Another key element in the DLR design is a spring mechanism connected to each tendon. These springs [photo left] give the tendons, which are made from a super strong synthetic fiber called Dyneema, more elasticity, allowing the fingers to absorb and release energy, like our own hands do. This capability is key for achieving robustness and for mimicking the kinematic, dynamic, and force properties of the human hand.

During normal operation, the finger joints can turn at about 500 degrees per second. By tensioning the springs, and then releasing their energy to produce extra torque, the joint speed can reach 2000 degrees per second. This means that this robot hand can do something few others, if any, can: snap its fingers.

Why build such a super strong hand?

Markus Grebenstein, the hand’s lead designer, says that existing robot hands built with rigid parts, despite their Terminator-tough looks, are relatively fragile. Even small collisions, with forces of a few tens of newtons, can dislodge joints and tear fingers apart.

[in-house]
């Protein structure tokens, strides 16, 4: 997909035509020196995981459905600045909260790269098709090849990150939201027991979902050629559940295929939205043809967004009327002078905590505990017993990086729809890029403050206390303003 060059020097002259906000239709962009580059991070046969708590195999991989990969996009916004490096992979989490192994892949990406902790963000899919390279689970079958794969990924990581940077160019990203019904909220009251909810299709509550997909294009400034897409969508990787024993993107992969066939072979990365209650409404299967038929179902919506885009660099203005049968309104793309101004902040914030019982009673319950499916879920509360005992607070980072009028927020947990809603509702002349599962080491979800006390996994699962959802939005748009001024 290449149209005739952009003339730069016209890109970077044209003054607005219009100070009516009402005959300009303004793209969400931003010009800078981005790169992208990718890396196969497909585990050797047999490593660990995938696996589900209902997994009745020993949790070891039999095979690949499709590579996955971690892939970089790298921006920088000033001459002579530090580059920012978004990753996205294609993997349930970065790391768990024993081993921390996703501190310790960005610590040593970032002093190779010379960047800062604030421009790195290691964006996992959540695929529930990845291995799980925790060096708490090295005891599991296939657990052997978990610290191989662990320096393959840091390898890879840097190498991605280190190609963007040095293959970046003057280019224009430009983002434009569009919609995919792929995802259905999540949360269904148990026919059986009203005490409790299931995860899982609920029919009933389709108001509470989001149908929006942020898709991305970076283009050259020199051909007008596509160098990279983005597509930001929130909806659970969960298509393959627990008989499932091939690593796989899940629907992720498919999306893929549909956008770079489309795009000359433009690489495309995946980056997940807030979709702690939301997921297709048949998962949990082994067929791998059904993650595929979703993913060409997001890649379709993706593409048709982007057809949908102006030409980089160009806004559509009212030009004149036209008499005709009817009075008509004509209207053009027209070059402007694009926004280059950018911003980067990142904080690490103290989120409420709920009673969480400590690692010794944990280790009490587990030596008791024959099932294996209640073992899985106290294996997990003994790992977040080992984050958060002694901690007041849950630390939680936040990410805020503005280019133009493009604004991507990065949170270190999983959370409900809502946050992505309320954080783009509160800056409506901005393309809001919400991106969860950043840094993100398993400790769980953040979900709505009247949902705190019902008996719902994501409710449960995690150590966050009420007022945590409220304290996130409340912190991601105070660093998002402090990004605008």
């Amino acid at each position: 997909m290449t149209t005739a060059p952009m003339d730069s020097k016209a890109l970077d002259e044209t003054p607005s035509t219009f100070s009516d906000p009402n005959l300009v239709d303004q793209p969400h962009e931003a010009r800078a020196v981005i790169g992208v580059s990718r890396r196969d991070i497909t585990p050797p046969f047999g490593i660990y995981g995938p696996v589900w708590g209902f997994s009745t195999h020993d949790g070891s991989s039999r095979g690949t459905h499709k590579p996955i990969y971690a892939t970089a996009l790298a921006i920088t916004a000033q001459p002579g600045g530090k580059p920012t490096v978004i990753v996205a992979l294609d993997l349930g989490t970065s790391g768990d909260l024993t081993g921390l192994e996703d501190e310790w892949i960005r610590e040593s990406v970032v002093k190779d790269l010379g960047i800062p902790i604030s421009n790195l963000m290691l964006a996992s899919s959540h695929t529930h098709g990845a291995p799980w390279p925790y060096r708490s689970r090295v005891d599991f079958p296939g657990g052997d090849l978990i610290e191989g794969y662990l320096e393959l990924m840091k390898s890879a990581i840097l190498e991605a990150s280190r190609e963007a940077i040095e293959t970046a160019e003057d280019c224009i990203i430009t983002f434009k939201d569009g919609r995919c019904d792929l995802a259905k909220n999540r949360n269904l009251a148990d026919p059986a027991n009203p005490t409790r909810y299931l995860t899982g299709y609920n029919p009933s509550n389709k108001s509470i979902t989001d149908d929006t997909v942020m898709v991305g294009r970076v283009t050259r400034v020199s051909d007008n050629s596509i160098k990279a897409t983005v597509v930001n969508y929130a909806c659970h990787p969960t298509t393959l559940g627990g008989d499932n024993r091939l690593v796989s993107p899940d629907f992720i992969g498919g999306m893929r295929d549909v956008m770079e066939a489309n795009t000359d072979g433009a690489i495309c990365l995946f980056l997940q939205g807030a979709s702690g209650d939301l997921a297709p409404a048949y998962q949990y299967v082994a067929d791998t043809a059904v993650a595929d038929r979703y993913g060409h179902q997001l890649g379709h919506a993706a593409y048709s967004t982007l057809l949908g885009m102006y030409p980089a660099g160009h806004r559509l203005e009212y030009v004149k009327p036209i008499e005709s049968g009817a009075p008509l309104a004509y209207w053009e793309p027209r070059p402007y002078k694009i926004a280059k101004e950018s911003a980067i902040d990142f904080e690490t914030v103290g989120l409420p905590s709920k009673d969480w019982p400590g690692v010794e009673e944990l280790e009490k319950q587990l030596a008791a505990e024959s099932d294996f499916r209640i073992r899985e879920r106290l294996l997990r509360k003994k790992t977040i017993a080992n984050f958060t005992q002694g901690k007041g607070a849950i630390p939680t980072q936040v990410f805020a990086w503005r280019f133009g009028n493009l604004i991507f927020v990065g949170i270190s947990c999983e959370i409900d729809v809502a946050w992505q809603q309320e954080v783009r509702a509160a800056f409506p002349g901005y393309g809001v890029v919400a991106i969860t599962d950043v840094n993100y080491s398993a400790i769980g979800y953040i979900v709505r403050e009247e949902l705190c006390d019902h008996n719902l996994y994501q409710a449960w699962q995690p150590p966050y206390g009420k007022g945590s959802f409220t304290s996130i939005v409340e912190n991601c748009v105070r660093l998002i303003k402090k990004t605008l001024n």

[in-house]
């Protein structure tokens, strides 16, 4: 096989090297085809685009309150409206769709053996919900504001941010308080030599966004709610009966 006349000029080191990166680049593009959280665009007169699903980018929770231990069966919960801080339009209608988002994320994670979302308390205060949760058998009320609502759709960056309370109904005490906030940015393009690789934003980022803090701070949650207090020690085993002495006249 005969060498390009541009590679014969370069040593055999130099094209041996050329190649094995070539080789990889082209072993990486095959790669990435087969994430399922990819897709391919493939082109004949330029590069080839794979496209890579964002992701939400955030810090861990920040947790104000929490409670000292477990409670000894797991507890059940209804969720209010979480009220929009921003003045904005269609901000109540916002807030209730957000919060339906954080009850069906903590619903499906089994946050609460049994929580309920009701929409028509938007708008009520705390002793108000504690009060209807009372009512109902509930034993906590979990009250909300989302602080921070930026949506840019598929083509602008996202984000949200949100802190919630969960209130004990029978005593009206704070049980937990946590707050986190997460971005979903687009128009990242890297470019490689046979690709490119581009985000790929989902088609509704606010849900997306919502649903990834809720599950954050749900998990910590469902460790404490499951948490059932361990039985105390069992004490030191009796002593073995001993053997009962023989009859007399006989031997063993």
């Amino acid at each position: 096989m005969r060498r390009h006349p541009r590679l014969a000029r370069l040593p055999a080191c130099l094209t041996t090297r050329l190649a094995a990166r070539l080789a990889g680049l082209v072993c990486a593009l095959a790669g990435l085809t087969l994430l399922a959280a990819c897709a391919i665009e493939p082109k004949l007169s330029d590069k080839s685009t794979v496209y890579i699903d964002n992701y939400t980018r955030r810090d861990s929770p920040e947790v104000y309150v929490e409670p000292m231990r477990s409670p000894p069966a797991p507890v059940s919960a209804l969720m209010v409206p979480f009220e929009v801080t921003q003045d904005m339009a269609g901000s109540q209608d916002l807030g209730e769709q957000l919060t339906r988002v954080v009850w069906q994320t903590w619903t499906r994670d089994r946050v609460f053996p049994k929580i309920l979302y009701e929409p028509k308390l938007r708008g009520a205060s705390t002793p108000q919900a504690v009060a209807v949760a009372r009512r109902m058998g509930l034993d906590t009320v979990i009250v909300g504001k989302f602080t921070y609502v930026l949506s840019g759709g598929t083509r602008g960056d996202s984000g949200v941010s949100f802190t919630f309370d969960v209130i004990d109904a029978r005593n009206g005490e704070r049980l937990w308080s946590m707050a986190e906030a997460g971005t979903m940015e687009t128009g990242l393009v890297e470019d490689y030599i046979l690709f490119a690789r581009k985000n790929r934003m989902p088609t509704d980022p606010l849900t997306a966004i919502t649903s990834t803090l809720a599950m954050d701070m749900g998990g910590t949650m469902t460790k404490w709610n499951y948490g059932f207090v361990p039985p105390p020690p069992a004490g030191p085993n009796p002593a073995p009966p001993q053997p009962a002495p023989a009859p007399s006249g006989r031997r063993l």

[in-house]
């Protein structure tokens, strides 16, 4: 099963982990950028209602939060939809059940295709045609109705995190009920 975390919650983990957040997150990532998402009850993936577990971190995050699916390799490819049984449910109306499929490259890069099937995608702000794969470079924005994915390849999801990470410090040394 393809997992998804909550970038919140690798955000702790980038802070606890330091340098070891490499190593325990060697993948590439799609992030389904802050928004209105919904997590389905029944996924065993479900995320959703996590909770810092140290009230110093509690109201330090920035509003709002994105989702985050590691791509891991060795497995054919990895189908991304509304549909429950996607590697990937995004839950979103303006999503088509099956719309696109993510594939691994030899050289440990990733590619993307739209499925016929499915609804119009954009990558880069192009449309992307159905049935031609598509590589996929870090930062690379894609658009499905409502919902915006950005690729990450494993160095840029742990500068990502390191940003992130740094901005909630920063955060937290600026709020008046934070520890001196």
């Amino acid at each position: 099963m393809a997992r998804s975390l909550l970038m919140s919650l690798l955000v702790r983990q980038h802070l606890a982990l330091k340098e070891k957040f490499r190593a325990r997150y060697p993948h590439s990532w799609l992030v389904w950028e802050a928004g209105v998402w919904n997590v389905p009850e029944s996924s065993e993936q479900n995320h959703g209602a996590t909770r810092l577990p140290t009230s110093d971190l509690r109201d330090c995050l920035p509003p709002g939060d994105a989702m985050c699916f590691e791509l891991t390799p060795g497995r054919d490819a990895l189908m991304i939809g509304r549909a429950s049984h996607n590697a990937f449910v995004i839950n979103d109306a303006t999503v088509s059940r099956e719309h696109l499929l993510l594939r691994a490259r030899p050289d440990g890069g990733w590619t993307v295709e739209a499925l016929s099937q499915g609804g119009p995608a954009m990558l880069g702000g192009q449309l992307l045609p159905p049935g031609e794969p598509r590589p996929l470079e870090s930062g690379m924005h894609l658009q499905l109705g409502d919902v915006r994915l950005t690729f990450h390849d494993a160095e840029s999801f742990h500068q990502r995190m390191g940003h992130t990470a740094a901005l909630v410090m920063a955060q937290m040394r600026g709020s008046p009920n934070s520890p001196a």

“If every time a robot bumps its hand, the hand gets damaged, we’ll have a big problem deploying service robots in the real world,” Grebenstein says.

To change its stiffness, the DLR hand uses an approach known as antagonistic actuation. The joints of each finger [photo below] are driven by two tendons, each attached to one motor. When the motors turn in the same direction, the joint moves; when they turn in opposite directions, the joint stiffens.

Other hands, such as the Shadow hand designed in the U.K., also use antagonistic actuation. But the Shadow uses pneumatic artificial muscles, which have limitations in how much they can vary their stiffness.